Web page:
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August 14, 2006
NEW: THAI-LANGUAGE VISs NOW AVAILABLE FOR HEPATITIS A, Tdap, AND ROTAVIRUS VACCINES

The current version of the VIS for hepatitis A vaccine (dated 3/21/06) and the interim versions of the VISs for rotavirus vaccine (dated 4/12/06) and Tdap (tetanus-diphtheria-acellular pertussis) vaccine (dated 6/10/06) are now available on the IAC website in Thai. IAC gratefully acknowledges Asian Pacific Health Care Venture for the translations.

VIS FOR HEPATITIS A VACCINE
To obtain a ready-to-print (PDF) version in Thai, go to:
http://www.immunize.org/vis/th_hpa06.pdf

To obtain it in English, go to:
http://www.immunize.org/vis/v-hepa.pdf

INTERIM VIS FOR ROTAVIRUS VACCINE
To obtain a ready-to-print (PDF) version in Thai, go to:
http://www.immunize.org/vis/th_rota06.pdf

To obtain it in English, go to:
http://www.immunize.org/vis/rota_06.pdf

INTERIM VIS FOR Tdap VACCINE
To obtain a ready-to-print (PDF) version in Thai, go to:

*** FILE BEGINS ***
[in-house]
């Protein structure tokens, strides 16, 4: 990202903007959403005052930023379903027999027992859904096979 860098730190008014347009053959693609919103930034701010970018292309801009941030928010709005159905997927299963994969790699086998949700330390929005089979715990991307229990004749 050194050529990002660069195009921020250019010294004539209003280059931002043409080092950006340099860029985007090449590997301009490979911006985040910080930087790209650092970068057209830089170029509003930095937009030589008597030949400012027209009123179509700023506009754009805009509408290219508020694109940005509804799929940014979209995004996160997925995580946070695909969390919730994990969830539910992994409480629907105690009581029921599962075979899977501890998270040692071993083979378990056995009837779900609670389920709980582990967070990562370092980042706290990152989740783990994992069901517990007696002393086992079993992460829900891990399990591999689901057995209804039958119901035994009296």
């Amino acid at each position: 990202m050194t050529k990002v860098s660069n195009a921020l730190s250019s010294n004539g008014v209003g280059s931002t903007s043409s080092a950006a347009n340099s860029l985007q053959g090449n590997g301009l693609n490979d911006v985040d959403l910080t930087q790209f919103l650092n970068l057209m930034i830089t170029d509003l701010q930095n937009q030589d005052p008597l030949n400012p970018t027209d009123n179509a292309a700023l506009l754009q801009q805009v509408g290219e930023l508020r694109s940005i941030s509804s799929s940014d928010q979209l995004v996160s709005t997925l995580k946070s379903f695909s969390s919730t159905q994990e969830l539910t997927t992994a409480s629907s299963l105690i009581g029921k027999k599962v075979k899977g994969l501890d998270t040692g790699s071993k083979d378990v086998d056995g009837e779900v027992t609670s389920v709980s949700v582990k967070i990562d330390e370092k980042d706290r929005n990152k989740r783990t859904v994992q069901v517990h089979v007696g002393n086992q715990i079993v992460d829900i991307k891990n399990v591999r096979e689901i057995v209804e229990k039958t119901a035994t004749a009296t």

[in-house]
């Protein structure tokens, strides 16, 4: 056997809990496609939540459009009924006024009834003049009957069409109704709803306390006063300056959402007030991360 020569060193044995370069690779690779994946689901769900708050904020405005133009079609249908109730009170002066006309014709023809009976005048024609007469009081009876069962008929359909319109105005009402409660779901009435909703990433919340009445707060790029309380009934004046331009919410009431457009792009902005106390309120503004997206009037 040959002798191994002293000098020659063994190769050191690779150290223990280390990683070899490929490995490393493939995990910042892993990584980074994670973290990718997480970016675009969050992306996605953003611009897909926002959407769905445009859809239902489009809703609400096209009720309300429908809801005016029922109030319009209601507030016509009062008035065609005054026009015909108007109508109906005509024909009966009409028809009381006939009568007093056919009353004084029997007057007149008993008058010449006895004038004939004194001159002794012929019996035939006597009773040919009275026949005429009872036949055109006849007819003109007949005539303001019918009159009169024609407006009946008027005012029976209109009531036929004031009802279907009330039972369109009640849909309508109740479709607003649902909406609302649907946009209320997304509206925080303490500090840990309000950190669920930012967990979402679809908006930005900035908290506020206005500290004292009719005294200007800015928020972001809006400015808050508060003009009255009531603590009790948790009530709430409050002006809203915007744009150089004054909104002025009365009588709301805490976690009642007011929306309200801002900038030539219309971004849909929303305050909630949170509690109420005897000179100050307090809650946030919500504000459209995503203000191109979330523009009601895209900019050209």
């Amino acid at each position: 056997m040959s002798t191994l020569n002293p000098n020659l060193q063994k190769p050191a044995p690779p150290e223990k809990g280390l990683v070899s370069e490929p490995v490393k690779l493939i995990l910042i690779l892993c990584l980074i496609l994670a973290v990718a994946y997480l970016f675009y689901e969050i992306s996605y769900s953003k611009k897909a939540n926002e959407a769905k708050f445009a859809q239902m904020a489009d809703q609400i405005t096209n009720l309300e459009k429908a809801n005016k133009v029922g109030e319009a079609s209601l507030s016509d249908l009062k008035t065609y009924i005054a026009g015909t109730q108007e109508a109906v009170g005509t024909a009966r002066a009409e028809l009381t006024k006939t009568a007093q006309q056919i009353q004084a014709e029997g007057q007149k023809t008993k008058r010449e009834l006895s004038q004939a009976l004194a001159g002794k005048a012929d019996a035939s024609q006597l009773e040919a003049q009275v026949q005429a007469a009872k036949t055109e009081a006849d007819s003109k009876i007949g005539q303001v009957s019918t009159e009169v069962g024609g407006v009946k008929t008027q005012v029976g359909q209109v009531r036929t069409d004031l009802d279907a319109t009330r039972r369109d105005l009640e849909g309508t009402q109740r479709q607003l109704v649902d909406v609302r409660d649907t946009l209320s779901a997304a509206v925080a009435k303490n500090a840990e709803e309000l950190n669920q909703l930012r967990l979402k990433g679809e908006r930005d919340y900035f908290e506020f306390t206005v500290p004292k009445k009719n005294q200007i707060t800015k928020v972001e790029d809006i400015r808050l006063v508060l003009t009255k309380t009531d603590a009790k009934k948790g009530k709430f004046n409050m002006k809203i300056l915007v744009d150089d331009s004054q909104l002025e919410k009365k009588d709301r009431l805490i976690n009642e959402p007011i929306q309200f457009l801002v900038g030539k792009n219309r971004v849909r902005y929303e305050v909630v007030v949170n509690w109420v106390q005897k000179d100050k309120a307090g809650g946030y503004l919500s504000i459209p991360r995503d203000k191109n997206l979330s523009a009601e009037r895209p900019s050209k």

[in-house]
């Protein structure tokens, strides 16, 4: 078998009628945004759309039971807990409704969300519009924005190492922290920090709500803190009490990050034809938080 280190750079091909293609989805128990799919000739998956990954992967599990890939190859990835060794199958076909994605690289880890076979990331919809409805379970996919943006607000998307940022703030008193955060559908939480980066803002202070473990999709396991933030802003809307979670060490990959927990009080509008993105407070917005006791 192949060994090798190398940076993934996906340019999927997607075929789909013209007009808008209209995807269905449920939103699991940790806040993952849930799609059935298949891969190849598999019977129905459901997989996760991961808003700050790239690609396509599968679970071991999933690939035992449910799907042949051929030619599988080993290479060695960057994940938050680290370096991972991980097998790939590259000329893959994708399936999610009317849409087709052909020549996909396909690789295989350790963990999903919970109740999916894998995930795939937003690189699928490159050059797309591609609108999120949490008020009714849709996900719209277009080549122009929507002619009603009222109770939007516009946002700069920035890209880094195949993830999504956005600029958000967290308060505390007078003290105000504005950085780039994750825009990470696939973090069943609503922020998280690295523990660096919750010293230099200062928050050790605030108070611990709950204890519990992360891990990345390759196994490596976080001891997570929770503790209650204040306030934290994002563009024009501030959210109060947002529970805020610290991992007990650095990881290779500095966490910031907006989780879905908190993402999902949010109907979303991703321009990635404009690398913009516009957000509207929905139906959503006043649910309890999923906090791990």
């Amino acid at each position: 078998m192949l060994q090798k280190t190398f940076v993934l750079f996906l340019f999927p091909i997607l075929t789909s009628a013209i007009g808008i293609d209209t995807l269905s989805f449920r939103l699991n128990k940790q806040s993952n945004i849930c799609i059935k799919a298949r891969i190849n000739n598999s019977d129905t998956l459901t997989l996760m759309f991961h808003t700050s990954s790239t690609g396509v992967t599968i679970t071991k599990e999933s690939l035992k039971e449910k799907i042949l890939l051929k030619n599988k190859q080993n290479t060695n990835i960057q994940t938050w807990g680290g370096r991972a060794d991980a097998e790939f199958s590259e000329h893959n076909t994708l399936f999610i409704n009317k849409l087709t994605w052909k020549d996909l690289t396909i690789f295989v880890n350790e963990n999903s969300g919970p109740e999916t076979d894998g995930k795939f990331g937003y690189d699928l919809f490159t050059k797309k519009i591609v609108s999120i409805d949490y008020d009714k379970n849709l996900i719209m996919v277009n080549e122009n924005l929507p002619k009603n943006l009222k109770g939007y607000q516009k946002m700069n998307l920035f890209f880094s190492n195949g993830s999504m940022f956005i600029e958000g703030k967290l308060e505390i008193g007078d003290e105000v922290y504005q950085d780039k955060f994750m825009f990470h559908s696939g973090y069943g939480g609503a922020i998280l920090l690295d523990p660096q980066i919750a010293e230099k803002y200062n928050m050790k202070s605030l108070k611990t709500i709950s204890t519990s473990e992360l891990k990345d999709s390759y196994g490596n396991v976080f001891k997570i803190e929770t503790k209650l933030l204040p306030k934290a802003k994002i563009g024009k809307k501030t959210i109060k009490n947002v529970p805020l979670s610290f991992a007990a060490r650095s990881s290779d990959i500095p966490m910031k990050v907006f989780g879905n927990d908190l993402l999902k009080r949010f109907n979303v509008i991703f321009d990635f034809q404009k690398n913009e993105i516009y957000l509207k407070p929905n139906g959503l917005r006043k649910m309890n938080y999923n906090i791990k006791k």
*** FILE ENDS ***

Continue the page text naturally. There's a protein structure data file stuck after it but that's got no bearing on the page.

http://www.immunize.org/vis/th_tdap.pdf

To obtain it in English, go to:
http://www.immunize.org/vis/tdap.pdf

To obtain Thai-language VISs for eleven additional vaccines, go to:
http://www.immunize.org/vis/#thai

For information about the use of VISs, and for VISs in more than 30 languages, go to: http://www.immunize.org/vis
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August 14, 2006
FREE CME CREDITS: WEB-ENHANCED TELECONFERENCES ON ADOLESCENT IMMUNIZATION SCHEDULED FOR AUGUST AND SEPTEMBER

The one-hour teleconference A New Era in Adolescent Immunization: Promoting Health and Preventing Disease is scheduled for the three remaining Wednesdays in August and the first Wednesday in September. Each offers Web or telephone participation, as well as a live Q&A session.

Sponsored by Boston University School of Medicine, the course will (1) provide a current overview of infectious diseases for which adolescents are at risk; (2) familiarize clinicians with the growing number of vaccines available to prevent those diseases; and (3) offer practical strategies for vaccinating the adolescent population. It is intended for office based pediatricians, family physicians (including osteopaths), pediatric/adolescent gynecologists, and ob/gyns with a secondary specialty in infectious disease.

Web-enhanced teleconferences are scheduled for the following Wednesdays:

  • August 16 (3PM ET)
  • August 23 (8PM ET)
  • August 30 (2PM ET)
  • September 6 (1PM ET)

For additional information on participation and CME credit, go to: http://adolescentimmunization.haymarketmedical.com
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August 14, 2006
CAMPAIGN UNDERWAY TO VACCINATE LEBANON'S DISPLACED CHILDREN AGAINST MEASLES AND POLIO